Full Title of Study: “Does Isolated Hip Strengthening for Patellofemoral Pain Syndrome Give Better Long Term Results Than Traditional Quadriceps Based Training? A Randomised Controlled Trial.”

Study Type

  • Study Type: Interventional
  • Study Design
    • Allocation: Randomized
    • Intervention Model: Parallel Assignment
    • Primary Purpose: Treatment
    • Masking: Double (Investigator, Outcomes Assessor)
  • Study Primary Completion Date: January 2019

Interventions

  • Other: Isolated hip strengthening
    • Exercise program that is carried out by subjects under supervision once a week and then performed at home 2 additional times without supervision for a total of 6 weeks. Hip strengthening group will train hip abduction, hip external rotation and hip extension.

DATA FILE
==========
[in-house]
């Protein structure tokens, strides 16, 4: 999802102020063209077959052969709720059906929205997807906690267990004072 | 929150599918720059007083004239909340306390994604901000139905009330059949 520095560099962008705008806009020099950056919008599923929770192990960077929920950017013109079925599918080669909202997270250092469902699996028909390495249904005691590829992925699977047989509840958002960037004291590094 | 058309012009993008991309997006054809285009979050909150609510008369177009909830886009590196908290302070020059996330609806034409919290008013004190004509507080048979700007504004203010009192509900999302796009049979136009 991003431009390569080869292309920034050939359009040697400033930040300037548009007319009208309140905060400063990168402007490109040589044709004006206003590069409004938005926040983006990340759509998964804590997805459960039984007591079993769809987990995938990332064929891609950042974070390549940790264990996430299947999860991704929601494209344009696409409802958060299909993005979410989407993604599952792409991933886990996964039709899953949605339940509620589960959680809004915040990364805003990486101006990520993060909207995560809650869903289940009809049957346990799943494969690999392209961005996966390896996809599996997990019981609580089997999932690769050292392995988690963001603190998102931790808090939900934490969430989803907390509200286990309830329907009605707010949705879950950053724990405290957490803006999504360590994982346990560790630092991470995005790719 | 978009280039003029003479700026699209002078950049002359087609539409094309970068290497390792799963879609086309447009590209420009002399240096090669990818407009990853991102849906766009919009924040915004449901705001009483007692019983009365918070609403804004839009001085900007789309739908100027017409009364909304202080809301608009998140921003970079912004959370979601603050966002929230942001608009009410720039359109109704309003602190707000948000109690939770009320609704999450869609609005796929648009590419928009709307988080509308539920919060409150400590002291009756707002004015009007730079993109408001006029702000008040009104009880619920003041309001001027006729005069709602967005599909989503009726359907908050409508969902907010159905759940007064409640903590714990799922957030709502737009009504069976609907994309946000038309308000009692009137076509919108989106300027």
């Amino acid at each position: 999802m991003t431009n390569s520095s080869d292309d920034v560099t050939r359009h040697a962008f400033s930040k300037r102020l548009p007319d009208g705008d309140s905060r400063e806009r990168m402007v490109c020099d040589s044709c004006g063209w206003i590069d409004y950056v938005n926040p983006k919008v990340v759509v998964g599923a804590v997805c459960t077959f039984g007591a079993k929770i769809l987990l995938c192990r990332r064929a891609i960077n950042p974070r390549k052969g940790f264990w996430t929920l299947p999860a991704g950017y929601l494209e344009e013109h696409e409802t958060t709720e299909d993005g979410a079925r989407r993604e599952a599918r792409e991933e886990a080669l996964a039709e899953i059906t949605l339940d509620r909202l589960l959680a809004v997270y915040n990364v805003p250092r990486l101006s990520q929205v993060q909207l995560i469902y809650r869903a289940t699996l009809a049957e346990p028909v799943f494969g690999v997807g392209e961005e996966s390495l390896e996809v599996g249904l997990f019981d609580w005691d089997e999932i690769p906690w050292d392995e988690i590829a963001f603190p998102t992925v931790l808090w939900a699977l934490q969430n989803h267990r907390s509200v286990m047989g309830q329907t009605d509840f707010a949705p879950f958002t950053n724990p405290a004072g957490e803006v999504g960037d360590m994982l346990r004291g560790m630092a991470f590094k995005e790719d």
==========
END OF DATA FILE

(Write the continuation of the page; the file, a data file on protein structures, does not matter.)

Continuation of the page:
• Other: Quadriceps based training
    • Exercise program that is carried out by subjects under supervision once a week and then performed at home 2 additional times without supervision for a total of 6 weeks. Quadriceps group will train mini-squat, straight leg raising, terminal extensions.
  • Other: Active control
    • Patients receive standardised information concerning patellofemoral pain syndrome, but receive no prescribed exercise regime. They are encouraged to remain active.

Arms, Groups and Cohorts

  • Experimental: Isolated hip strengthening
    • Isolated hip strengthening (abduction, external rotation, extension)
  • Active Comparator: Quadriceps based training
    • Quadriceps based training (mini-squat, straight leg raising, terminal extensions)
  • Other: Active control
    • Patients receive standardised information concerning patellofemoral pain syndrome, but receive no prescribed exercise regime. They are encouraged to remain active.